It came from the 70s…and ended up in my horror collection

Time to look at four flicks from the 1970s that have found their way onto the horror movie shelves in my Dan cave. It’s a blend of vampires, zombies, and crazed killers. Yay!


The last of the Hammer Films trilogy that also includes The Vampire Lovers and Twins of Evil, Lust for a Vampire focuses on a count (played by a virtual Christopher Lee impersonator) who does a satanic ritual to bring his daughter back to life.

But the count really isn’t the star here…the resurrected daughter is. Would you believe it’s a vampires in a finishing school horror film?

Women start turning up with holes in their necks and the headmaster is on to them. A dude researching for his occult books at the count’s castle falls for a new female student.

The authorities and a priest begin to think vampirism is running rampant at the school. They plan on hunting down the vampire to take care of her. The dude who fell in love with her plans to save her.

The most memorable thing about this film is the fairly scandalous sex scene.


I don’t even know that I could recommend this sloppy movie, but it is such an early 1970s mess of Euro horror weirdness starring horror hunk Paul Naschy that I found it undeniably entertaining.

Paul is some sort of Hindu cult leader, and a young woman becomes enthralled by his teachings, so she goes to stay at his house. At the same time, there is a masked killer that is also resurrecting dead women. If you ask me, wouldn’t it just be easier to keep them alive to begin with?

I’m telling you, there is so much shit going on here you’ll have no idea what is going on. The zombie women—a trio of them—is a lot of silly fun. They always approach their victims in slow motion and get right up in the camera to add to the trippy feel of the film. At one point they even smile joyfully and it’s just odd. It feels more like an outtake in which they couldn’t get into character.

The main woman has surreal, nightmarish dreams of Paul in devilish attire (complete with horns), with his undead cult members performing sacrificial rituals…on her!

At the same time, she is drawn to Paul when she’s awake, considering he’s so mysterious and dangerous. Lucky her, because there are three different versions of Paul battling it out by the final satanic ritual of the film.

Meanwhile, the masked killer likes variety so doesn’t always wear the same mask, and also takes various approaches to killing victims, including wax voodoo dolls, an axe, draining blood in a slaughterhouse, and even leaving the dirty work up to the zombie women. The best is when the slow mo zombie women kill a guy with a soda can. As they walk away in slow mo, one of them tosses the soda can over her shoulder like she’s totally too cool for school. All this scene needed was a song by The Cars playing to set the mood.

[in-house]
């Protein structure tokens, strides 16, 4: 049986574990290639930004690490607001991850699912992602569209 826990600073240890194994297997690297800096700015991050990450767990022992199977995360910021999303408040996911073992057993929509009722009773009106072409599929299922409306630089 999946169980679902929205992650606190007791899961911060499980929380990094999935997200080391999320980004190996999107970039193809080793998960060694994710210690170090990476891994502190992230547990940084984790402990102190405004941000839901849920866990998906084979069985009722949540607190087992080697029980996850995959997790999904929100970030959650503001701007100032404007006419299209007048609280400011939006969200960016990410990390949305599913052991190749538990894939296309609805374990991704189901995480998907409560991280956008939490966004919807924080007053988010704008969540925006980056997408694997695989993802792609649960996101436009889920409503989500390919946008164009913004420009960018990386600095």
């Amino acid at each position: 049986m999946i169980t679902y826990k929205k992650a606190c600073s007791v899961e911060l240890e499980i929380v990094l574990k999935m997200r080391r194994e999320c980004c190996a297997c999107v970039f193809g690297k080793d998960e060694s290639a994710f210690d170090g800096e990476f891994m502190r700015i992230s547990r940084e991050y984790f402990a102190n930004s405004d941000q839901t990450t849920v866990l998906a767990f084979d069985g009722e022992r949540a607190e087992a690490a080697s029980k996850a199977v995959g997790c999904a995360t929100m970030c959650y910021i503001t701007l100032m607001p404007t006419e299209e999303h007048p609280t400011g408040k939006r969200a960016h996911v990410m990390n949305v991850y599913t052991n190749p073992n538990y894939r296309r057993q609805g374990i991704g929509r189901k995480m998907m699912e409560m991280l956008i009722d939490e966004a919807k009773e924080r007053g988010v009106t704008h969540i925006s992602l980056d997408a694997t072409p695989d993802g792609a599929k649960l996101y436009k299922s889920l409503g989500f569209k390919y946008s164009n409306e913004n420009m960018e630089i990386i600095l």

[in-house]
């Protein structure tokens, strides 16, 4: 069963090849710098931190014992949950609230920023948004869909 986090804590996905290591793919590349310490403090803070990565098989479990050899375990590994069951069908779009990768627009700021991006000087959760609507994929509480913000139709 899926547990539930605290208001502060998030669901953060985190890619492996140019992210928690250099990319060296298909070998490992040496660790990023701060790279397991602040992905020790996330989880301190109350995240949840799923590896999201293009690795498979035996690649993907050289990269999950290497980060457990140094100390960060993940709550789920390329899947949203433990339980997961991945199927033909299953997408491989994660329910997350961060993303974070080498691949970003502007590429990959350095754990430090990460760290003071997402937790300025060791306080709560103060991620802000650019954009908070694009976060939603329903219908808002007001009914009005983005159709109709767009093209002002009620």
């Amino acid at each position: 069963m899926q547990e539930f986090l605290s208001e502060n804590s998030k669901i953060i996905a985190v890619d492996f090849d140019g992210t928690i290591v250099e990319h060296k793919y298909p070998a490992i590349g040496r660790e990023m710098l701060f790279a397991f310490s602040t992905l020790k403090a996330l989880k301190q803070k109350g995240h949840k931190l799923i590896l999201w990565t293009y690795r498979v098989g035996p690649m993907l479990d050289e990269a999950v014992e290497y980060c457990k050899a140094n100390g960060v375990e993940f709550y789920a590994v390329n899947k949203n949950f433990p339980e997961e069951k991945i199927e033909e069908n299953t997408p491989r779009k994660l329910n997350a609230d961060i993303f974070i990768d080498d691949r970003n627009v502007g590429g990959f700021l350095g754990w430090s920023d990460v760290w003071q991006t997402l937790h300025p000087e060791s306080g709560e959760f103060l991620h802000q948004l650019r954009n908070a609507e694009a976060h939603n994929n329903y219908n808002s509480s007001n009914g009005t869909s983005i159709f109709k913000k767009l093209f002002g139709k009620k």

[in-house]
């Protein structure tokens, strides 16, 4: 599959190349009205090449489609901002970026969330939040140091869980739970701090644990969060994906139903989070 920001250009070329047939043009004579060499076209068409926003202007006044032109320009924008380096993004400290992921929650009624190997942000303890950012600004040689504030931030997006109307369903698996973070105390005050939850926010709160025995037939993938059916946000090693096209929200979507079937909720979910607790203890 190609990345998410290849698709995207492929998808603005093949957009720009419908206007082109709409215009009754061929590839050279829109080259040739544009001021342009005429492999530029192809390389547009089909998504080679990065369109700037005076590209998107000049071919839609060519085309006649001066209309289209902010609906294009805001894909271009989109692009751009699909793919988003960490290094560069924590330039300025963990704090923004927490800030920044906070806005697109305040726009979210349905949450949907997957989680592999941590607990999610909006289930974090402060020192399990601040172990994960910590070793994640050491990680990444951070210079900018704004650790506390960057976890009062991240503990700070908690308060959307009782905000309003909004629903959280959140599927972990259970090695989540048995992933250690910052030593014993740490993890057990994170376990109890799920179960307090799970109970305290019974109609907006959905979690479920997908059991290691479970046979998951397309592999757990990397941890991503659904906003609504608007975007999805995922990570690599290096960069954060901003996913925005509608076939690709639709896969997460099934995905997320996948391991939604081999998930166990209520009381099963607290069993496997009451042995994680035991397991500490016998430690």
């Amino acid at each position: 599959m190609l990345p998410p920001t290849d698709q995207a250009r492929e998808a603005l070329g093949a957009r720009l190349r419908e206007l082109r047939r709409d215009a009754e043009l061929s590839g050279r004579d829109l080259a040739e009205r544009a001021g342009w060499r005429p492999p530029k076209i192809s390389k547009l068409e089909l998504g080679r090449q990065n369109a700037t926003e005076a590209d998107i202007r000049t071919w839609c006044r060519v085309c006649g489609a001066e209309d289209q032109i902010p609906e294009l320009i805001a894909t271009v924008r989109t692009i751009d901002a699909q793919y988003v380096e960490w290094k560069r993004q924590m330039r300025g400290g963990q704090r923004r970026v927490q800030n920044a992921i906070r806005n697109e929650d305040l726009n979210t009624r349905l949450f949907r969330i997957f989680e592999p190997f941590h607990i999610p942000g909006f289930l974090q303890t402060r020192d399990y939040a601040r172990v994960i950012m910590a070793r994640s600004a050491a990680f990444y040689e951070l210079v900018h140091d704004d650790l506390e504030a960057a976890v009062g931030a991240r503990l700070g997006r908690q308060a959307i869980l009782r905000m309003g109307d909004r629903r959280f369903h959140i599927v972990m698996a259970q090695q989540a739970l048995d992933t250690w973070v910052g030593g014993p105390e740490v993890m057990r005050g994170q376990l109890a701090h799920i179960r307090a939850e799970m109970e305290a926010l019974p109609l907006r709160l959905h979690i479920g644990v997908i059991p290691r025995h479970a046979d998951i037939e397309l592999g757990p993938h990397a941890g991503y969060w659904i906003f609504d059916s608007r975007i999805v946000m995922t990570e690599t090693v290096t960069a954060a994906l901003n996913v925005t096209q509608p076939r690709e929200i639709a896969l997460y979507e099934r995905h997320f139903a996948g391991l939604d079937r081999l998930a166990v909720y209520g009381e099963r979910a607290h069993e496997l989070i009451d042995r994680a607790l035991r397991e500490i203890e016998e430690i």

Unfortunately, as with many Euro horror flicks of the 1970s, particularly Paul Naschy horror flicks, the creepiest scenes are hindered—I’d say virtually ruined—by the use of the most horrendous, tone deaf jazz music as the score.


Another film starring Paul Naschy and featuring an awful score, Blue Eyes of the Broken Doll is a provocative, weird and sexual murder mystery horror thriller that is considered a giallo, although it didn’t quite feel totally like one to me.

Paul is at his sexiest here, playing an ex-convict drifter who gets picked up by a woman with a prosthetic hand. She hires him as caretaker at her home where she lives with her two sisters, one a horny bitch that wants Paul’s bod, the other a woman in a wheelchair.

Paul shows off his sweaty bod as he chops wood, Paul makes the ladies drool, Paul bangs the horny sister, and Paul has visions of strangling women to death.

And someone is killing women and gouging out their eyes, so detectives on the case immediately suspect Paul.

The film is disjointed and meandering (okay, so maybe it is a giallo), and aside from Paul’s sexiness permeating the progress of the plot, most of the excitement is packed into the final act when the killer finally targets the sisters in the house.


It’s astounding to me that this obscure flick doesn’t get more recognition for pioneering some major modern horror tropes—ironically all while appearing to be poking fun at sci-fi/horror flicks of the 1950s!

The plot is perfectly basic. After a shootout, gangsters dump a dead guy in a lake. A meteorite then crashes to earth and lands in the lake. As a result, the dead mobster comes back to life as a zombie and terrorizes a bunch of college kids. But only at night!

During the day he goes back to nap in the lake, making me wonder if he was the inspiration for Jason’s bottom of the lake dwelling in later Friday the 13th movies.

We get two funny college boys (who are shirtless quite a bit), and one of them does a pretty good gay impersonation.

They spy on girls from their window with binoculars. They play pranks on the girls.

When one of them parks in the woods at night with a girl, they get attacked by the monster, and he’s forced to do the penguin walk. They even work with a scientist when they suspect something fishy is going on in the water.

And eventually, the kids are chased by the monster at a sorority house after the guys sneak in to have some fun with the girls.

This film really needs a Blu-ray release.

About Daniel

I am the author of the horror anthologies CLOSET MONSTERS: ZOMBIED OUT AND TALES OF GOTHROTICA and HORNY DEVILS, and the horror novels COMBUSTION and NO PLACE FOR LITTLE ONES. I am also the founder of BOYS, BEARS & SCARES, a facebook page for gay male horror fans! Check it out and like it at
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